The second section talks about the studio they work in. For some, it's a spare room in their house. For others, it's an office they've rented or share with someone else. There's talk of why this method of getting stuff done works for them and how they came about it. Most interestingly, you hear artists talking about their personal work habits. Some evolved into their current practices by sheer luck. Others actively experimented. Some just do what they know and never think about doing it any other way. Work habits are as varied as art styles are. "Studio Space" is a fascinating survey on how comics get done, from a variety of perspectives.

Finally, each creator gives a brief survey of their most important works. This is the section that gives the book the chance to shine with large art pieces, but it's also the greatest weakness in spots, as some artists spend one sentence talking about a particular project that you might think deserves 12. The format of the book doesn't allow for that, but there are times where you'd rather have a shrunken down piece of art accompanied by a couple extra paragraphs of the artist talking about it. We own the works already. We know what it looks like. Let's read about the fresh perspective, instead.

Having said that, one of the highlights of the book for me, personally, is the full-page reproduction of an "Uncanny X-Men" page in Jim Lee's chapter. It's a beautiful page I remember well with Wolverine, Jubilee, and Psylocke, complete with pasted up lettering, penciled in lettering guidelines still visible, and artist notes in the margins. I'm not entirely sure why it's tilted on the page, but I'll take it.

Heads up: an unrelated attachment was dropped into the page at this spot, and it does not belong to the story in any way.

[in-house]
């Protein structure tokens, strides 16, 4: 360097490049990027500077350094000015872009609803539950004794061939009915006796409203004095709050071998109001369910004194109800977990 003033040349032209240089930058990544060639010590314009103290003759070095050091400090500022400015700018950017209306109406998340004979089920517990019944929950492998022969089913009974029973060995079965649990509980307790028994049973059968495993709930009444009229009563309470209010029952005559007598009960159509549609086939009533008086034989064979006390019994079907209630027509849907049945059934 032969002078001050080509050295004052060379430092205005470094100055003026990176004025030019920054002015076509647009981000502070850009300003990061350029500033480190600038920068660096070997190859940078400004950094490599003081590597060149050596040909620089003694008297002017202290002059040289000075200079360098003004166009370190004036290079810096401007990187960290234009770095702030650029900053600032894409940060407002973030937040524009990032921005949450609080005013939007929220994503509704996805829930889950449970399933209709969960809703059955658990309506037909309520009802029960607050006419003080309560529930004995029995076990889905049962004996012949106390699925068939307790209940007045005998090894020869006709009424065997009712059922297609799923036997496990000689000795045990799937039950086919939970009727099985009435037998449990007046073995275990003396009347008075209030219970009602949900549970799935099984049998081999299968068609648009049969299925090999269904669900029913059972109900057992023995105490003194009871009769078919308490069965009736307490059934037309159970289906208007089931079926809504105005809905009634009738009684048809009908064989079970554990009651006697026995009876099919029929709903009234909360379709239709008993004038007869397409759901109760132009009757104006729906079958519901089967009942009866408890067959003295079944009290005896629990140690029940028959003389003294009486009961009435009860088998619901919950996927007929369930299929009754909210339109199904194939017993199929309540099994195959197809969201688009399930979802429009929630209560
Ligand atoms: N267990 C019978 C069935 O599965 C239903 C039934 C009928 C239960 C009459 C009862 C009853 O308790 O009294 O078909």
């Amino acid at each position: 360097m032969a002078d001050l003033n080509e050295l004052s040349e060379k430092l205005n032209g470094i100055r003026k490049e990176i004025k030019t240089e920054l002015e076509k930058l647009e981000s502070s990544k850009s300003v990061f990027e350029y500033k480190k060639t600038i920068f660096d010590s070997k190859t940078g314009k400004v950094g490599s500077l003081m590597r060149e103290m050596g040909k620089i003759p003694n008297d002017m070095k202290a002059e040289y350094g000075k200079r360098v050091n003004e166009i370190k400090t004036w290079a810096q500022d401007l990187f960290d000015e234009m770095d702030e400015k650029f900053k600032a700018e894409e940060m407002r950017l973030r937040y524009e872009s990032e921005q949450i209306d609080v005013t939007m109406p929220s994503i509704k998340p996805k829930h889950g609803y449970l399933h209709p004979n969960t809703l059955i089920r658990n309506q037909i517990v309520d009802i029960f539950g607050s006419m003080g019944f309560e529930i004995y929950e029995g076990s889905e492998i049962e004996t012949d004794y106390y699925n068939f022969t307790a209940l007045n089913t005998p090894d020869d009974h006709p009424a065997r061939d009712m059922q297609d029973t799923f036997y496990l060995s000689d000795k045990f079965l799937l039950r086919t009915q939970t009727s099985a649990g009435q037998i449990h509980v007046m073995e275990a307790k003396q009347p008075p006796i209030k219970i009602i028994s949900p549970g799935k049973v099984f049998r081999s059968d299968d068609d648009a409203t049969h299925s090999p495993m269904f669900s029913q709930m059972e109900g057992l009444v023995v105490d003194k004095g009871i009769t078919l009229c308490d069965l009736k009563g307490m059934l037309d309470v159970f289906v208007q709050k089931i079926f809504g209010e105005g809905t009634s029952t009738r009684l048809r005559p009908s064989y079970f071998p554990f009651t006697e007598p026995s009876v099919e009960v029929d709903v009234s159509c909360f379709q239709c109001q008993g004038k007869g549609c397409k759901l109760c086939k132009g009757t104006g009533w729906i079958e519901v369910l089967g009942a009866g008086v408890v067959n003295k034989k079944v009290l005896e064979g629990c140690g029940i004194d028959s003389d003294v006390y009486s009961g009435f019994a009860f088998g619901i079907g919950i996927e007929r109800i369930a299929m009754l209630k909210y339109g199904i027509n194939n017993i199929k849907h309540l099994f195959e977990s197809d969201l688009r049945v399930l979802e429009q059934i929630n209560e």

These aren't presented as interviews, though I'm sure that's how the info was gleaned. Everything is told in the first person from the cartoonist's point of view, with any questions edited out. There are a few times when it seems as if an artist is skipping around a lot, and I imagine those breaks would be the points at which the interviewer asked a new question and edited the answer's paragraphs together for the final text.

Joel Meadows showed me a copy of his proofs for this book at the New York Comic Con last month. You never can appreciate how much work goes into a book like this until you've seen the jumble of blue and red lines scrawled across the pages to correct everything from misspellings to obscure typographical errors that only 1% of the book's readership would likely catch. That includes things like the em-dashes, curly quotes, and commas.

It's because I saw that work-in-progress that the couple of inevitable errors in the book are so disappointing. The most glaring example is a line of dropped text under some "Star Wars" art in Tommy Lee Edwards' section.

The book's layout deserve some criticism, too. There's so much dependence on white space in the final design that the whole thing comes across a bit thinner than perhaps it really is. There are spots where paragraphs seem to meander around and through art clips. It's almost at random whether a piece of art is show above or below or next to the text that discusses it. This is most frequent in the third section of each interview.

That all said, the book is a beautiful coffee table item, and I learned a lot from it. I have a new appreciation for Tommy Lee Edwards' art that I didn't have before I got the chance to "know" him better through this interview. Tim Bradstreet discusses his style of art creation in a way that helps to show you that it's more than just Photoshoppery. Jim Lee discusses his childhood and growing up between two cultures while belonging to neither that's almost heartbreaking, before discussing his binges in which he goes short bursts without sleep to finish art to meet deadlines.